By Muktar and Sani Aliyu
How do you begin to write a memorial for a parent who still lingers in your every thought? When my twin brother Sani suggested that we write this tribute to our departed father (Alhaji Aliyu Daneji), I was initially hesitant for several reasons.
For one, I have not seen Baba for a year and my inability to travel home due to the global lockdown made this one of the most difficult personal losses I have had to deal with. Second, I was not sure if Baba would approve of this, anyway. He was not one to seek the limelight at all.
Baba was born in Daneji, Kano city in 1926, the year that Abdullahi Bayero (grandfather of the current Emir) ascended to the throne. He was the only child of his mother Aisha, the eldest daughter of Makaman Kano Aminu, District Head of Wudil and one of Kano’s four traditional kingmakers. His father, Ahmadu dan Falaki was a clerk in the Emir’s palace.
He was raised by his siblings Mustapha and Ibrahim, who enrolled him in Shahuchi Elementary School at a rather late age – possibly in his early teens.
From Shahuchi Elementary School he moved to Kano Middle School, where his schoolmates included the late Barden Kano Kabiru Bayero and Sayyadi Ringim, the current Emir of Ringim. Baba excelled in middle school and was selected among transfer students to Barewa College (at that time Kaduna College) in 1947.
Upon graduation from Barewa College, Baba returned to Kano to join the then Kano Native Authority (N.A.), working in the office of the Wakilin Gabas with people like late Yahaya Gusau and Baba Daradara.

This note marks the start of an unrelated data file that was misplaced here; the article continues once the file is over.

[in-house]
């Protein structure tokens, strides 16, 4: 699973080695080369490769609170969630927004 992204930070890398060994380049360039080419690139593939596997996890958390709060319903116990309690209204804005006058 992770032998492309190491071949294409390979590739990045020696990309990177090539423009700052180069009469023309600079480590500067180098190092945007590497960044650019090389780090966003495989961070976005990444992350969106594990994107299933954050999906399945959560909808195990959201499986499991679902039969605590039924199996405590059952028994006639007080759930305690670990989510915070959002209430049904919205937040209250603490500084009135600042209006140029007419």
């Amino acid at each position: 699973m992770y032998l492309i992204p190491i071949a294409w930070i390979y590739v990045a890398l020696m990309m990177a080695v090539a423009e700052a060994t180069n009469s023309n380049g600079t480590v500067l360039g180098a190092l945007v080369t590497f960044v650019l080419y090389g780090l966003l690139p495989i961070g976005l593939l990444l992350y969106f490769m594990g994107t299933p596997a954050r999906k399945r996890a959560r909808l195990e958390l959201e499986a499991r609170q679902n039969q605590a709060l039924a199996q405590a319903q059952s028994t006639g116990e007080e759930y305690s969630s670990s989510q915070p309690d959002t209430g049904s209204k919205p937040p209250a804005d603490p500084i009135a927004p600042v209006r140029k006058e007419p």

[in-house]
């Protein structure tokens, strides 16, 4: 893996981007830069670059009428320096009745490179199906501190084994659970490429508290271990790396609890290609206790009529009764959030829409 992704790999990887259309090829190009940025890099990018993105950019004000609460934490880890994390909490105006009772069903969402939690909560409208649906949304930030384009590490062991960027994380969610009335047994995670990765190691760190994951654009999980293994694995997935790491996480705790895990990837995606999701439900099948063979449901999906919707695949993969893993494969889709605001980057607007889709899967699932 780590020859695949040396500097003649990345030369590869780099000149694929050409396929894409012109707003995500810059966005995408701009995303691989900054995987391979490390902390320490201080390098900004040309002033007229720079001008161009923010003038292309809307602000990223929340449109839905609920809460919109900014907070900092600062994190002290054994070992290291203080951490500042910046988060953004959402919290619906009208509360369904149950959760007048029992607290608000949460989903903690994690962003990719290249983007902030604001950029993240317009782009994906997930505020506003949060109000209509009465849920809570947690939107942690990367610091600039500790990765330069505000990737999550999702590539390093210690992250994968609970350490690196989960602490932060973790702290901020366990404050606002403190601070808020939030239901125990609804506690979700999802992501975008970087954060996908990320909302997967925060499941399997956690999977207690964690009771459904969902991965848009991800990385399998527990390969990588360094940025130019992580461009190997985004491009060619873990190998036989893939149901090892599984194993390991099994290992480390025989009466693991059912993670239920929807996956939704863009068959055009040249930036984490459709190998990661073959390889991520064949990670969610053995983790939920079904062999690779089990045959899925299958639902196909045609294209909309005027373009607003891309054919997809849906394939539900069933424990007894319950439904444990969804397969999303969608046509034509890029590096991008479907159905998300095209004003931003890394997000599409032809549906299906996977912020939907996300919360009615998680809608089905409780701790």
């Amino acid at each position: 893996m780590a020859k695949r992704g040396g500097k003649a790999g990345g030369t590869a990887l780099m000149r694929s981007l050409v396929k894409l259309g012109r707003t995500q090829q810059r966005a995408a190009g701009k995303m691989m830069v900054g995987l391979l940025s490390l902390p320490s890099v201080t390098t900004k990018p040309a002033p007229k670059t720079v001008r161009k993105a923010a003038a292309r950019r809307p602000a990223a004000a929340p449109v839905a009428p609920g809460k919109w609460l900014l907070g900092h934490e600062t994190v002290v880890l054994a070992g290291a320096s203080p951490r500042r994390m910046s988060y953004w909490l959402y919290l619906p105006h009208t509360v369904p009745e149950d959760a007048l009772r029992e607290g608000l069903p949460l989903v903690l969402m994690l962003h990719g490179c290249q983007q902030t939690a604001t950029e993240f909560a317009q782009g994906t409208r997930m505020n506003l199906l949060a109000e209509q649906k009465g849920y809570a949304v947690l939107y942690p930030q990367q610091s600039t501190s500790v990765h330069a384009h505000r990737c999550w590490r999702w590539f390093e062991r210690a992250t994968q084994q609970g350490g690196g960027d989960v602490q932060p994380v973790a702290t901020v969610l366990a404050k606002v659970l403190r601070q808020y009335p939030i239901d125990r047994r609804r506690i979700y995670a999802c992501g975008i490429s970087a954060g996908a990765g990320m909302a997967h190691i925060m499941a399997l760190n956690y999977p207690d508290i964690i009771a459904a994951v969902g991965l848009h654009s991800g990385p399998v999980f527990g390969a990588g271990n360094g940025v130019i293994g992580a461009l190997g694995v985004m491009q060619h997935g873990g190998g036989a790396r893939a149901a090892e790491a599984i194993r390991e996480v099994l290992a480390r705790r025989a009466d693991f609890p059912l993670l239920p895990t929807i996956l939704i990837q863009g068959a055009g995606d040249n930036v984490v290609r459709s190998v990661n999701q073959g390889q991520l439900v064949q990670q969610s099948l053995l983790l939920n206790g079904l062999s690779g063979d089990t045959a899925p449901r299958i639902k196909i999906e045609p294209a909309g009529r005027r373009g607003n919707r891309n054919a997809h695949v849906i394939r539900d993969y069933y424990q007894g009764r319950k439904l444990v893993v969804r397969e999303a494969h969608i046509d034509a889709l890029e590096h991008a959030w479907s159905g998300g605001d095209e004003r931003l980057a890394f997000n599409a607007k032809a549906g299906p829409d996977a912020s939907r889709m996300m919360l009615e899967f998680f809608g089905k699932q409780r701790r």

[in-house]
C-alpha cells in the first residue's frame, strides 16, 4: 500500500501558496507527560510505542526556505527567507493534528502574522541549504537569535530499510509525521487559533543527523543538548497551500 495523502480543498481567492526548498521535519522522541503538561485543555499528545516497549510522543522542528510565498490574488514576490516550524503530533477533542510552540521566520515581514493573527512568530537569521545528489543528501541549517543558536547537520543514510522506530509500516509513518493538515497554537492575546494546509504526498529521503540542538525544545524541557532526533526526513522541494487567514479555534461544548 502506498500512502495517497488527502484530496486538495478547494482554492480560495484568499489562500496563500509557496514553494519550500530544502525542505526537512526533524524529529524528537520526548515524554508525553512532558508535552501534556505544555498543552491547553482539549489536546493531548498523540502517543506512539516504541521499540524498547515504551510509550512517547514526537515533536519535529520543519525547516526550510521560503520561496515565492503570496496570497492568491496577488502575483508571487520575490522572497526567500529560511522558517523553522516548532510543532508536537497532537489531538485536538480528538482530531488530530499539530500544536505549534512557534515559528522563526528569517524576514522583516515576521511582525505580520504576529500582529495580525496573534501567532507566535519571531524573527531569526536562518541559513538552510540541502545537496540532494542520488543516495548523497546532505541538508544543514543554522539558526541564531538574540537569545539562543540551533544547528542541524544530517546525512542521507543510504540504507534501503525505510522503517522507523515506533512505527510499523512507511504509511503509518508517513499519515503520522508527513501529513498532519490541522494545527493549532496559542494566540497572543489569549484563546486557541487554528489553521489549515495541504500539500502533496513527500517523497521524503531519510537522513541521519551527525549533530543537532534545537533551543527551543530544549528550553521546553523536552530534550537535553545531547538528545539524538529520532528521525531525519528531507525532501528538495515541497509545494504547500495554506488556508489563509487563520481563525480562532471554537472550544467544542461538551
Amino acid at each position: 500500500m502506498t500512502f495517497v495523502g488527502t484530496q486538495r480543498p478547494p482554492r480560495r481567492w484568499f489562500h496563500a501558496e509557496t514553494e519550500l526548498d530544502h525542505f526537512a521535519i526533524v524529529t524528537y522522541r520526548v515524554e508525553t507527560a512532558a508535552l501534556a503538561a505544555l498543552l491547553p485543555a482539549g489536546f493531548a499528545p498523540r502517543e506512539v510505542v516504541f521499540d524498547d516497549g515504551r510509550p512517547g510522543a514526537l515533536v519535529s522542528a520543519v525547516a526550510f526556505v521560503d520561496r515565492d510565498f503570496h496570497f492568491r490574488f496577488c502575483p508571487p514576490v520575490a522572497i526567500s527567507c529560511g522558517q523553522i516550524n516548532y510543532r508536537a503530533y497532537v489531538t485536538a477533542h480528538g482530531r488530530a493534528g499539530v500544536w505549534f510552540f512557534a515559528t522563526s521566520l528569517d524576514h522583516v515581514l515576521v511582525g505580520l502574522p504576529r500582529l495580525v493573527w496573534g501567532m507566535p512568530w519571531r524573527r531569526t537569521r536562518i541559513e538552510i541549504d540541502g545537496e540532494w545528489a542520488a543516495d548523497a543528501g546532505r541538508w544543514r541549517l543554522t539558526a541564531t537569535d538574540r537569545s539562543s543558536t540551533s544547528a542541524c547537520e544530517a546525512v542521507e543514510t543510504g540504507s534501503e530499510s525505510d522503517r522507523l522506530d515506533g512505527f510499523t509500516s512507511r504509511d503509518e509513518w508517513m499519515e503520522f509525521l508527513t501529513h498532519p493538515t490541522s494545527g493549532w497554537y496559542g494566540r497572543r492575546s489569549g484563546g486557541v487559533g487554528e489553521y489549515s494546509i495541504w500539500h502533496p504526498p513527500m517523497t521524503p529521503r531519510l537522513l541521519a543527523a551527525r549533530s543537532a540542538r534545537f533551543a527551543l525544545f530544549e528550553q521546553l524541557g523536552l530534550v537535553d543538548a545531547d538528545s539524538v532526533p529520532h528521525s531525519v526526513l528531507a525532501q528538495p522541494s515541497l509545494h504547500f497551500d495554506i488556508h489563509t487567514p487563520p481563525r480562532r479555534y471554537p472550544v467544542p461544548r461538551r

It was from the Kano N.A. that he was selected by the late Inuwa Wada (Minister of Lagos Affairs and later Defense under Balewa) to join him in Lagos as his personal assistant and secretary.
He was in Lagos when the opportunity to further his studies came up. He attended the Institute of Administration (I.A.R) course at the newly established Ahmadu Bello University in 1960 with classmates like former Chief Justice Mohammed Uwais.
After the I.A.R course, he was posted to the then Ilorin province as Assistant District Officer. This was to be the first of several colonial-era civil service postings that would include Nasarawa, Niger, Plateau and Benue provinces.
In between these postings, he went to Oxford University in the UK for a crash course in public administration with the late Isa Gambo-Dutse (former Secretary to the Kano State Government) and late Maccido Dalhatu (former minister in the Abacha government), among others.
On his return to Nigeria, he worked in various parts of Benue, Plateau, and Ilorin provinces. It was while he was in Jos as senior District Officer (D.O.) in 1967 that Kano state was created. The newly appointed military Governor of Kano, Audu Bako (who had worked with him in Jos) asked him to transfer his services to the newly created state.
He moved to Kano as deputy permanent secretary before being elevated to the newly created Ministry of Economic Planning, Trade, and Industry as the pioneer permanent secretary, with Aminu Dantata as Commissioner.
He was later moved to the Ministry of Finance in 1972 where he would work under then commissioner, Tanko Yakasai until 1975, when the Gowon administration was overthrown.
Among his peers in the state civil service at the time were pioneers like late Zakari Mohammed, first attorney-general of Kano State, late Emir of Kazaure Hussaini Adamu, Salihi Iliyasu, first engineer from Kano, MT Waziri, pioneer architect, Muktar Dan Amu and Sani Aikawa, Kano’s first solicitor-general and later Supreme Court justice. His close friend was late Abdu Sambo, Governor Audu Bako’s then chief of protocol.